DeviceEvents
| where ActionType contains “LdapSearch” and (InitiatingProcessParentFileName !has (“services.exe”) or InitiatingProcessAccountName !in (“local service”, “system”))
| extend SearchFilter= extractjson(“$.SearchFilter”, AdditionalFields)
| where SearchFilter contains “sAMAccountName” and SearchFilter contains “$”
| summarize count() by Timestamp, InitiatingProcessAccountName,InitiatingProcessParentFileName, InitiatingProcessFileName, SearchFilter, InitiatingProcessCommandLine, AdditionalFields, InitiatingProcessLogonId
  • Computer Account added via Splunk and Window Security Event ID 4741:
index=windows sourcetype=Security EventCode=4741 AND SAM_Account_Name = “*$”
index=windows (EventCode=4741 MSADChangedAttributes=*(*HOST/*) AND *(*RestrictedKrbHost/*) New_UAC_Value=0x80) OR (EventCode=4673 Privileges=SeMachineAccountPrivilege) 
| eventstats values(Process_Name),values(Privileges),values(EventCode) as EventCode by Logon_ID
| search EventCode=4741
| rex field=_raw “(Message=(?<Message>[a-zA-z ].*))”
| eval datetime=strftime(_time, “%m-%d-%Y %H:%M:%S.%Q”)
| stats count values(datetime),values(Process_Name),values(Privileges),values(EventCode),values(MSADChangedAttributes),values(Message),values(Account_Domain),values(Security_ID),values(SAM_Account_Name),values(DNS_Host_Name) by Logon_ID
| search count >=2
| rename values(*) as *
| eval Effecting_Account=mvindex(Security_ID,1)
| eval New_Computer_Account_Name=mvindex(Security_ID,0)
| table datetime,Account_Domain,Effecting_Account,Logon_ID,New_Computer_Account_Name,DNS_Host_Name,Message,MSADChangedAttributes,Process_Name,Privileges,EventCode
  • DCOM Server connection with TCP connection to localhost (Using Splunk and Window Security Event ID 5156):
index=windows sourcetype=Security EventCode=5156 Direction=Inbound AND Source_Address=::1 AND Destination_Address=::1 AND Process_ID !=4 AND Protocol=6
  • RBCD Exploitation (Using Splunk and Window Security Event ID 5136/4768/4769)
index=windows sourcetype=”Security” ((EventCode=5136 AND “msDS-AllowedToActOnBehalfOfOtherIdentity”) AND (Type=”Value Added” OR Type=”Value Deleted”)) OR EventCode=4768 OR EventCode=4769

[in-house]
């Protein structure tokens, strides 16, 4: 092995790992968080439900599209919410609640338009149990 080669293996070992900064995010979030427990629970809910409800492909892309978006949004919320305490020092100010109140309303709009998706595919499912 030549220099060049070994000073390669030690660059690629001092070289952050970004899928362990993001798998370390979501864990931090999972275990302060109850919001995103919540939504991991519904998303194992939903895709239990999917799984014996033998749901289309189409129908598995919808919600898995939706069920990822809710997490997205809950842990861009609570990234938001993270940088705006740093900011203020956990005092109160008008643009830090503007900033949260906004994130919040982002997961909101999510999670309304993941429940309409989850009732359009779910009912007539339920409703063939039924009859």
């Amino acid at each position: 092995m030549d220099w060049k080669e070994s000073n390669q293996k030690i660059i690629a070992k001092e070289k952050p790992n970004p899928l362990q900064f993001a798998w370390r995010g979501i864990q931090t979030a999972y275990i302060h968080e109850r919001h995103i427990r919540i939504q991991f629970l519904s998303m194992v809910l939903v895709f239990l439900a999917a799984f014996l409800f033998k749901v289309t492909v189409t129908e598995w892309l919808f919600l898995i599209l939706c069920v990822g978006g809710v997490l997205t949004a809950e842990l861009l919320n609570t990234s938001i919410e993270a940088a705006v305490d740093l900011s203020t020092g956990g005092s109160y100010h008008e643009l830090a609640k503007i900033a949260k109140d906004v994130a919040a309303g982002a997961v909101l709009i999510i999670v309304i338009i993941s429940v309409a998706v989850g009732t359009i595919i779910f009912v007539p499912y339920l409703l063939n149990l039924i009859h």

| eval alt_type=mvindex(Type,2)
| eval datetime=strftime(_time, “%m-%d-%Y %H:%M:%S.%Q”)
| bucket _time span=11m
| stats dc(EventCode) as eventcodes,values(EventCode),values(datetime),values(LDAP_Display_Name),values(host),values(Account_Domain),values(Client_Address),values(Service_Name),values(Service_ID),values(Ticket_Options),values(Class),values(Ticket_Encryption_Type),values(alt_type) by _time
| rename values(*) as *
| where eventcodes >=3
| table _time,datetime,host,Account_Domain,Client_Address,Service_Name,Service_ID,Ticket_Options,Ticket_Encryption_Type,Class,LDAP_Display_Name,alt_type,EventCode,eventcodes

Mitigations

  1. Limit MAQ attribute and/or restrict the SeMachineAccountPrivilege to a specific group rather than Authenticated Users
  2. Extended Protection for Authentication (EPA)/Protocol Signing/Sealing and Channel Binding
  3. Disabling mDNS/LLMNR
  4. Require authenticated IPsec/IKEv2
  5. Disabling Disable NTLM

Conclusion

During this write-up we wanted to give a brief explanation of Kerberos Relay, how this can be exploited, and the various levels of detection/prevention that could be applied. Although we didn’t go over every pre/post-exploitation scenario an attacker could take, we wanted to highlight the importance of thinking about attacks from a pre/intra/post-action perspective. This helps us identify the scope of our detections, which will then allow us to identify at what depth we are applying the detection.

References

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Jonathan Johnson

Jonathan Johnson

Consultant @SpecterOps | Host @DCPThePodcast | Defensive Security Researcher